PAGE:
Divisions rife as Germany marks 30 years since Berlin Wall fell
Germany on Saturday marks 30 years since the fall of the Berlin Wall that ushered in the end of communism and national reunification, as the Western alliance that helped secure those achievements is riddled with divisions.
Two days before the date that brought epochal change, France's President Emmanuel Macron dropped a bombshell, declaring that the transatlantic partnership NATO was suffering from "brain death" and that Europe itself was "on the brink."
Chancellor Angela Merkel responded with uncharacteristic sharpness, saying Thursday "I don't think that such sweeping judgments are necessary," and the ensuing storm over NATO laid bare the growing differences among traditional allies.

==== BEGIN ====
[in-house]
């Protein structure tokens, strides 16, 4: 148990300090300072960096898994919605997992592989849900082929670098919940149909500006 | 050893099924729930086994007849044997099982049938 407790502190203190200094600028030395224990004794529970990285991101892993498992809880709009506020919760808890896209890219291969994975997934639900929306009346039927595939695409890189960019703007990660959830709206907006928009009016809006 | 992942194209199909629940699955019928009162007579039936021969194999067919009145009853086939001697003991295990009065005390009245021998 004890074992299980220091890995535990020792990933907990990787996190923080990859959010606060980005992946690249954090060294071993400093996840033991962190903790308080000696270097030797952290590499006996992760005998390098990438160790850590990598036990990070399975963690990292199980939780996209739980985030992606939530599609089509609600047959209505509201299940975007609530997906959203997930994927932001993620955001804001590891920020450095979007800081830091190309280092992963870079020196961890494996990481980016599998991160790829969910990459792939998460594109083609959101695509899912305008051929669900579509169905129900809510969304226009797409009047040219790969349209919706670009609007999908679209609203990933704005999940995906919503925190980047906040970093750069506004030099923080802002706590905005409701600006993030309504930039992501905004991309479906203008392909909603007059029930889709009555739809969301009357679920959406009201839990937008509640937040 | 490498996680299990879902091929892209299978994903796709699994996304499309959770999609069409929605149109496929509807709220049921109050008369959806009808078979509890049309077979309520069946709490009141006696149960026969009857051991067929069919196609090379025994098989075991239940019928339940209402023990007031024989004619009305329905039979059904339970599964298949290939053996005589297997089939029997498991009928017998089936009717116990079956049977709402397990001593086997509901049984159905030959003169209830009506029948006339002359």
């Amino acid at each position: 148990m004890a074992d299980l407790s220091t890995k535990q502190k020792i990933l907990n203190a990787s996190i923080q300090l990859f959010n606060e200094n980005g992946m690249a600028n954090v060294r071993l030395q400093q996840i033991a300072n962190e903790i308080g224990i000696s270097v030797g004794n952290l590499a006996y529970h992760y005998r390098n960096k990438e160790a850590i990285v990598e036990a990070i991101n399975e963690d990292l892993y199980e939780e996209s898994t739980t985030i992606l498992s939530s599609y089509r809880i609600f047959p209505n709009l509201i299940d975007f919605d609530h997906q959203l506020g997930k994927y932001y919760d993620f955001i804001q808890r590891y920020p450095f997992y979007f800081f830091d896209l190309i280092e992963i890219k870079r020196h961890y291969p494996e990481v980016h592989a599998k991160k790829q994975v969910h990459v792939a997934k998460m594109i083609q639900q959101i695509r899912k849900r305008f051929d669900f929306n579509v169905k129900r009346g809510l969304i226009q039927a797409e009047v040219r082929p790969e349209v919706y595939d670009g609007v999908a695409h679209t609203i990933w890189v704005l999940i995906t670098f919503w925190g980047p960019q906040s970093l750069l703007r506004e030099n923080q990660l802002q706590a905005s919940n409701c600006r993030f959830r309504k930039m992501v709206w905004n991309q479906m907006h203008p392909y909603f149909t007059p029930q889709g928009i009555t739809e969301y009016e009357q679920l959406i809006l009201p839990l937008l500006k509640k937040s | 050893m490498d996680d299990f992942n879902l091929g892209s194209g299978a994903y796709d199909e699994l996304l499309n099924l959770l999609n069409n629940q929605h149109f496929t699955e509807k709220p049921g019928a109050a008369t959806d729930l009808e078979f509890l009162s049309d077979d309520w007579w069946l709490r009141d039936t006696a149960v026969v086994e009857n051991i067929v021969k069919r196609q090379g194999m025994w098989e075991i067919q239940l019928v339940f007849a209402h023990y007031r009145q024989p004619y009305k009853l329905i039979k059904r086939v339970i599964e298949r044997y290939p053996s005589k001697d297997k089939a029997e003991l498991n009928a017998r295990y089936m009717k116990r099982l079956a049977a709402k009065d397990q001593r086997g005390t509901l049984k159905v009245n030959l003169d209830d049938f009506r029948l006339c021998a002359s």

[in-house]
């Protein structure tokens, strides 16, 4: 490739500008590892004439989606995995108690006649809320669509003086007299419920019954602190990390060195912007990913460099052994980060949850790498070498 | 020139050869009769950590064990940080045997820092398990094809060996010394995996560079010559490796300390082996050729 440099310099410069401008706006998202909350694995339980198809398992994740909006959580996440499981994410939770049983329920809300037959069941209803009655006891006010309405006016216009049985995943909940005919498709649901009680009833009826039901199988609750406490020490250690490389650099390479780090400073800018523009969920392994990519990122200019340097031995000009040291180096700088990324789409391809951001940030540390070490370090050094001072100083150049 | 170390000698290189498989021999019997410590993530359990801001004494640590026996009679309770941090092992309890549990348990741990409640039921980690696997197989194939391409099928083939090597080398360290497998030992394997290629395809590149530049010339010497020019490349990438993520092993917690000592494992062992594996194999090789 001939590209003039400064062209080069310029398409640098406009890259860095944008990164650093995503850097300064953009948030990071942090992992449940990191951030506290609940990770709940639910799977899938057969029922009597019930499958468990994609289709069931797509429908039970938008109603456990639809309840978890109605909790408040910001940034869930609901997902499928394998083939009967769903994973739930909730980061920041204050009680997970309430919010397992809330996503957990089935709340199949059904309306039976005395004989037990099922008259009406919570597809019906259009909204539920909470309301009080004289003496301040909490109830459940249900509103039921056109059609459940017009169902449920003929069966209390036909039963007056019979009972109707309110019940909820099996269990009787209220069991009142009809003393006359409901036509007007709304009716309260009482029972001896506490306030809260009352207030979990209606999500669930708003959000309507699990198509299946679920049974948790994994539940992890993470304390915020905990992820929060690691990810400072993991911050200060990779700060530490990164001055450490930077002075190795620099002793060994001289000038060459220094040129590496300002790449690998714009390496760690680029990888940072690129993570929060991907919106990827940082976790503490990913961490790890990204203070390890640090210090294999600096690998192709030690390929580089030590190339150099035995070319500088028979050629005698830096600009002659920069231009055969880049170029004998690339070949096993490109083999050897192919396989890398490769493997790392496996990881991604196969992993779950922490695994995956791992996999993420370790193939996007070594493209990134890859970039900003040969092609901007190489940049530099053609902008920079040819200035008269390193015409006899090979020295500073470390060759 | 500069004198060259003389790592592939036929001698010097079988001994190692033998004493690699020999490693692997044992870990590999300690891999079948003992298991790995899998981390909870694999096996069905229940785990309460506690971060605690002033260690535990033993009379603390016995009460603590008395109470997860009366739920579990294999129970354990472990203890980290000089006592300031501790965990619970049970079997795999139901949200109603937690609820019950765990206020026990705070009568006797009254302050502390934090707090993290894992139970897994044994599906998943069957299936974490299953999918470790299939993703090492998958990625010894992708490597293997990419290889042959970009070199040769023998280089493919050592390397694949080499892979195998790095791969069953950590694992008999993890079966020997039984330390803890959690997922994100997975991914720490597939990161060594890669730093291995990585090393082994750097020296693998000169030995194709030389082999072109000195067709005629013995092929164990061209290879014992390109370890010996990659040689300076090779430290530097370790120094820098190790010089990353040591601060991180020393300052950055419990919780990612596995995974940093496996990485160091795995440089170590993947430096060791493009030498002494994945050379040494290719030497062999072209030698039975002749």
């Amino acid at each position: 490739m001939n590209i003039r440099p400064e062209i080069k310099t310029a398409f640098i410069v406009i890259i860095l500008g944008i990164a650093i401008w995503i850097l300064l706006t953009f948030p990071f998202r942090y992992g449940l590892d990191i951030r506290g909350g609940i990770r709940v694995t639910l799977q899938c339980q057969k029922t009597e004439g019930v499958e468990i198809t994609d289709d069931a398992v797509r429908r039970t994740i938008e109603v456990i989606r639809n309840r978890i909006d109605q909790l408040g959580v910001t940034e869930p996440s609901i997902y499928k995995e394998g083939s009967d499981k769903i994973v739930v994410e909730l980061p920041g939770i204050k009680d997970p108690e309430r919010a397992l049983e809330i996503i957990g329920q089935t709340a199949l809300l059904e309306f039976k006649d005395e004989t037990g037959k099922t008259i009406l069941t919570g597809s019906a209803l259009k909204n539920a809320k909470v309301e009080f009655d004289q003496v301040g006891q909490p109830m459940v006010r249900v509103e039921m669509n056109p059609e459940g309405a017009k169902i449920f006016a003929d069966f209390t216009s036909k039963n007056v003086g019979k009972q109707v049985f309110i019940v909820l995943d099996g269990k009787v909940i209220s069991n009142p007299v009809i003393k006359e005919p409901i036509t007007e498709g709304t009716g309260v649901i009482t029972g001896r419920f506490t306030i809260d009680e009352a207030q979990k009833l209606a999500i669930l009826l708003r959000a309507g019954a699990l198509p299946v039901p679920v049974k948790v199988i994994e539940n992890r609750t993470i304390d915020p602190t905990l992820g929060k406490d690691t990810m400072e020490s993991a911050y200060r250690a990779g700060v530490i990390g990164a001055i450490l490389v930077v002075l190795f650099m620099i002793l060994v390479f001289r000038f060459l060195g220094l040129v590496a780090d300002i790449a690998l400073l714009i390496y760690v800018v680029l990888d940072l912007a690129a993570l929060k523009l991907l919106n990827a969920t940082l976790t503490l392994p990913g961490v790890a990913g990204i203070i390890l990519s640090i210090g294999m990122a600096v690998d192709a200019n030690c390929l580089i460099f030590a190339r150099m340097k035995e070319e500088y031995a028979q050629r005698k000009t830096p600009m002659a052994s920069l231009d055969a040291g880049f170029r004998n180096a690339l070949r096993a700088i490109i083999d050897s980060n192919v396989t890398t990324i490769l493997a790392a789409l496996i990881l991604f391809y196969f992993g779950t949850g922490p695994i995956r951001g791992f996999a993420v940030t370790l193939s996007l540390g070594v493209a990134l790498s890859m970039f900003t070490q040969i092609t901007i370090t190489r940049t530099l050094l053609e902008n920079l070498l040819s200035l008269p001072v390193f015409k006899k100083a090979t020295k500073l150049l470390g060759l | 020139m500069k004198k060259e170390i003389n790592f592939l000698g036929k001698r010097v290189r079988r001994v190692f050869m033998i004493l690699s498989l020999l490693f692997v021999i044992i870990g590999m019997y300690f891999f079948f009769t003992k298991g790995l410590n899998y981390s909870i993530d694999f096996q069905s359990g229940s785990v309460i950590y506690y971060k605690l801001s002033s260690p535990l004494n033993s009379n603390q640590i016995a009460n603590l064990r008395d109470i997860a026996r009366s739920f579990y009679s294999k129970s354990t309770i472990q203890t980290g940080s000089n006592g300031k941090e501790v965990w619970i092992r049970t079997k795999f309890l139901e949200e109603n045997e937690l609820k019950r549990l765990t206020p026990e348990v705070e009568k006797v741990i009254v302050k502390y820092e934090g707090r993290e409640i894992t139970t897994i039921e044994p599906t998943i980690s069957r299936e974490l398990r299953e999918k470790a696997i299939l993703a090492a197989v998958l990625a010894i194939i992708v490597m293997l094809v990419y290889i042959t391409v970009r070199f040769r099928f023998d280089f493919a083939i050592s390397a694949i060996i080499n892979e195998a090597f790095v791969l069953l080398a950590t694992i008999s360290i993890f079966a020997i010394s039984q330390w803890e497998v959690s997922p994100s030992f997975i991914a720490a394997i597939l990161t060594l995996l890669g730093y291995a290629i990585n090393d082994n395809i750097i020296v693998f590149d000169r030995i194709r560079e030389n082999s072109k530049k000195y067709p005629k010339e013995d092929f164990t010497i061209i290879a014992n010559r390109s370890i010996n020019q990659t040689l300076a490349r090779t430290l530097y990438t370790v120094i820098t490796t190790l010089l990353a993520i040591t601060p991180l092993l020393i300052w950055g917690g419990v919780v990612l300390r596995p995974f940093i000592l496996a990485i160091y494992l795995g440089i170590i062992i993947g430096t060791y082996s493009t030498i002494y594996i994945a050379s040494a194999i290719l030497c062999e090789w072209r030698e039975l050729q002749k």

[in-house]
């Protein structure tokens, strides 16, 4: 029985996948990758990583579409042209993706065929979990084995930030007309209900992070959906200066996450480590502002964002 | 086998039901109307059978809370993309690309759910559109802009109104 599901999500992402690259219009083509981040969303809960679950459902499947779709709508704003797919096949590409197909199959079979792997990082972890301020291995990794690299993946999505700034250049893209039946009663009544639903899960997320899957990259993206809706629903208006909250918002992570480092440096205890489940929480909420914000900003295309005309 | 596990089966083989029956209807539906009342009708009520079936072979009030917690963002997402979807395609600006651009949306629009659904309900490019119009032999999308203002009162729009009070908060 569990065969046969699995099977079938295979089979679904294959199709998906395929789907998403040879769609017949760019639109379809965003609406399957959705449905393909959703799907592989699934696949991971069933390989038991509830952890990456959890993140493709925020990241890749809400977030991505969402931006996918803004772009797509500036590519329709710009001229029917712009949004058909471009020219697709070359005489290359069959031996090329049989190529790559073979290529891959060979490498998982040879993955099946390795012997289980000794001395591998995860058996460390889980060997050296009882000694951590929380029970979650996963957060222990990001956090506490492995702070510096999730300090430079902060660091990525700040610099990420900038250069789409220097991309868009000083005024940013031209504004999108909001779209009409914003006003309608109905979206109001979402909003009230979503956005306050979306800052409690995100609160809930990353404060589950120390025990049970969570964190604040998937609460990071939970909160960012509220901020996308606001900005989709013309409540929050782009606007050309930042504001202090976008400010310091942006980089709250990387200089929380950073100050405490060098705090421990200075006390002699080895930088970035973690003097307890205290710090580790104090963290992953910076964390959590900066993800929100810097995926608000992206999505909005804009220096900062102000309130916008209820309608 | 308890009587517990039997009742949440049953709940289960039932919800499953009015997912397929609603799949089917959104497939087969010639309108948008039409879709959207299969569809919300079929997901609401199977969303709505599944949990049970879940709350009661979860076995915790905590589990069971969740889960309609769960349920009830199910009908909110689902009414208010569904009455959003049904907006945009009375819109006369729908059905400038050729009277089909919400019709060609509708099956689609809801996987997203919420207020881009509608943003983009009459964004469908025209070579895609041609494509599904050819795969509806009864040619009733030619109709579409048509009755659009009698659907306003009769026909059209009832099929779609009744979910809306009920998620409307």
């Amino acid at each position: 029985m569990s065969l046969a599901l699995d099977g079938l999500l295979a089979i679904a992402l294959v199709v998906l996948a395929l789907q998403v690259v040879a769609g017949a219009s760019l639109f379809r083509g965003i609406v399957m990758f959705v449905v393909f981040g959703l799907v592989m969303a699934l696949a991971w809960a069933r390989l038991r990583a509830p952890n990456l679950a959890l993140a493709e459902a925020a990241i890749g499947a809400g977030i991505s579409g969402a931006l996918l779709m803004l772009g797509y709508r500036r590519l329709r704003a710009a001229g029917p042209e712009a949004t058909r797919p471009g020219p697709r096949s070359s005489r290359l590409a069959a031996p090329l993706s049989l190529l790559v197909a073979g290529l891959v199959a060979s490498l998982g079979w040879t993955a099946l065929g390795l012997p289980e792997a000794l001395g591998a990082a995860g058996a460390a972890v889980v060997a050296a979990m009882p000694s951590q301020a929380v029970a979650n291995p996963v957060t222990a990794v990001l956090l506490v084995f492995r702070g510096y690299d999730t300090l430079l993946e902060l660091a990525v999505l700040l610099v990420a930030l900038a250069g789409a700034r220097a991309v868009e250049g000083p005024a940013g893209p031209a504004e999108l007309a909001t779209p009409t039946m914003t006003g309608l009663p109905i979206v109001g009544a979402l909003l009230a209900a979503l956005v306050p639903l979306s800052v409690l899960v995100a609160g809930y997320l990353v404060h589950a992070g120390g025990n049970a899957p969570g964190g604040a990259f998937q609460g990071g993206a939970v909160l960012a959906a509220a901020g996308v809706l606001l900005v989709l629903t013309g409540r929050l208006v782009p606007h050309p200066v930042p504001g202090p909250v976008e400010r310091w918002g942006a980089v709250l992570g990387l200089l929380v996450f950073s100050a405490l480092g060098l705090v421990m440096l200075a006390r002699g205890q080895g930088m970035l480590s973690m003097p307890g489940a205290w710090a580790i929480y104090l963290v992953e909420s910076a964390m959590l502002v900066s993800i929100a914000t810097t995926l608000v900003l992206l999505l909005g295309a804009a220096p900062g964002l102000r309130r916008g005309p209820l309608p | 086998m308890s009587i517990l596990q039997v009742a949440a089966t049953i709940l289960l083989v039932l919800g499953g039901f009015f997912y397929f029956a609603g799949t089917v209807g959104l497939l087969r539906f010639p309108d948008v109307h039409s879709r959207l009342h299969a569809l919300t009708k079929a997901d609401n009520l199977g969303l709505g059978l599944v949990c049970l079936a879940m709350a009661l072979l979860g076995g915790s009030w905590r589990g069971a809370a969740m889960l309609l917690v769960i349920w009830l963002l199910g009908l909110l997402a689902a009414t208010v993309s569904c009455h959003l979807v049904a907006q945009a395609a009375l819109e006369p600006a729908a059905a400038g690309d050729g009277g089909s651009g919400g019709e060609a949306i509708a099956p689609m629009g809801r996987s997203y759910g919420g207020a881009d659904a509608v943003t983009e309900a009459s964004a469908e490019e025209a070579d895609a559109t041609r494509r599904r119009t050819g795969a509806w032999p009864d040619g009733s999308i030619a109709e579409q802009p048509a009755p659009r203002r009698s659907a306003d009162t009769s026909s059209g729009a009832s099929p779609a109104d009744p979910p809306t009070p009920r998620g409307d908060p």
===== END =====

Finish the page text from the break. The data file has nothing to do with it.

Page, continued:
The bad tempered prelude to the festivities stood in sharp contrast to celebrations five years ago, when former Soviet leader Mikhail Gorbachev and ex-Polish president and freedom icon Lech Walesa were present.
This time, leaders of former Cold War powers will be absent, as Donald Trump's America First policy, Britain's Brexit struggles and Russia's resurgence put a strain on ties.
US Secretary of State Mike Pompeo's visit ended Friday, while Macron is only planning a flying visit on Sunday, leaving the actual anniversary on November 9 without globally prominent figures.